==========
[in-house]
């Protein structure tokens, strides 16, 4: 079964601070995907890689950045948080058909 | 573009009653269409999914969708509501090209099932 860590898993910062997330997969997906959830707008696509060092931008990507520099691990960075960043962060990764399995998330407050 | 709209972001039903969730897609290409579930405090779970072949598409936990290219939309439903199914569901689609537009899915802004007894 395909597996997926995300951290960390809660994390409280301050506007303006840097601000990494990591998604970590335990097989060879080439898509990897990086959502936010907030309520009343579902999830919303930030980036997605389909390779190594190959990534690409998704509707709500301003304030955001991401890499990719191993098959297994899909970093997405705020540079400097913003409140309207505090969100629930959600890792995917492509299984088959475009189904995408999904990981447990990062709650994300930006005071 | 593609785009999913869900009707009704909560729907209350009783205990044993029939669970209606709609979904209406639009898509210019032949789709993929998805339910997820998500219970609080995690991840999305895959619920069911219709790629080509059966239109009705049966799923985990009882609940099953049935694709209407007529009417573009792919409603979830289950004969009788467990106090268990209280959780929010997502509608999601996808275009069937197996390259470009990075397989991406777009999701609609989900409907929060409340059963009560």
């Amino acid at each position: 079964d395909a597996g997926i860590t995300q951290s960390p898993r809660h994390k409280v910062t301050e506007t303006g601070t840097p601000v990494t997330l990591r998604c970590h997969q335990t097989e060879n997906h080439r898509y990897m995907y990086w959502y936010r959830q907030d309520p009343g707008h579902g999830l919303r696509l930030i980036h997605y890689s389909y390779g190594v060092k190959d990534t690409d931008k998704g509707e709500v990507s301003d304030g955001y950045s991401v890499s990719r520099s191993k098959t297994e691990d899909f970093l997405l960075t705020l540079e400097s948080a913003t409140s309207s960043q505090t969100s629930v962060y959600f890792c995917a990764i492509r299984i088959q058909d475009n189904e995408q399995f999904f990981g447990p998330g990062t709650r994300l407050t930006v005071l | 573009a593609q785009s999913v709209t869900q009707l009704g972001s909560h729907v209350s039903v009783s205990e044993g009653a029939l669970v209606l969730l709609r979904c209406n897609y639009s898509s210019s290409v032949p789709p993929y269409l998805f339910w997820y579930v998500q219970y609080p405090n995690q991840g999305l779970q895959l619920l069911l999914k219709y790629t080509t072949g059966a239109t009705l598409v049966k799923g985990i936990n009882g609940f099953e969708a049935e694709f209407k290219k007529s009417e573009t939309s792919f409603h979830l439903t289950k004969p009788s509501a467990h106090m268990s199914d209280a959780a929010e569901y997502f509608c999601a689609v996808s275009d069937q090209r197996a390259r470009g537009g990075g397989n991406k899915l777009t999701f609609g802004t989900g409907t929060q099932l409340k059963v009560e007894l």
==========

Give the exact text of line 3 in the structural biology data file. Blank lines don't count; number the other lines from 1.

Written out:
């Amino acid at each position: 079964d395909a597996g997926i860590t995300q951290s960390p898993r809660h994390k409280v910062t301050e506007t303006g601070t840097p601000v990494t997330l990591r998604c970590h997969q335990t097989e060879n997906h080439r898509y990897m995907y990086w959502y936010r959830q907030d309520p009343g707008h579902g999830l919303r696509l930030i980036h997605y890689s389909y390779g190594v060092k190959d990534t690409d931008k998704g509707e709500v990507s301003d304030g955001y950045s991401v890499s990719r520099s191993k098959t297994e691990d899909f970093l997405l960075t705020l540079e400097s948080a913003t409140s309207s960043q505090t969100s629930v962060y959600f890792c995917a990764i492509r299984i088959q058909d475009n189904e995408q399995f999904f990981g447990p998330g990062t709650r994300l407050t930006v005071l | 573009a593609q785009s999913v709209t869900q009707l009704g972001s909560h729907v209350s039903v009783s205990e044993g009653a029939l669970v209606l969730l709609r979904c209406n897609y639009s898509s210019s290409v032949p789709p993929y269409l998805f339910w997820y579930v998500q219970y609080p405090n995690q991840g999305l779970q895959l619920l069911l999914k219709y790629t080509t072949g059966a239109t009705l598409v049966k799923g985990i936990n009882g609940f099953e969708a049935e694709f209407k290219k007529s009417e573009t939309s792919f409603h979830l439903t289950k004969p009788s509501a467990h106090m268990s199914d209280a959780a929010e569901y997502f509608c999601a689609v996808s275009d069937q090209r197996a390259r470009g537009g990075g397989n991406k899915l777009t999701f609609g802004t989900g409907t929060q099932l409340k059963v009560e007894l």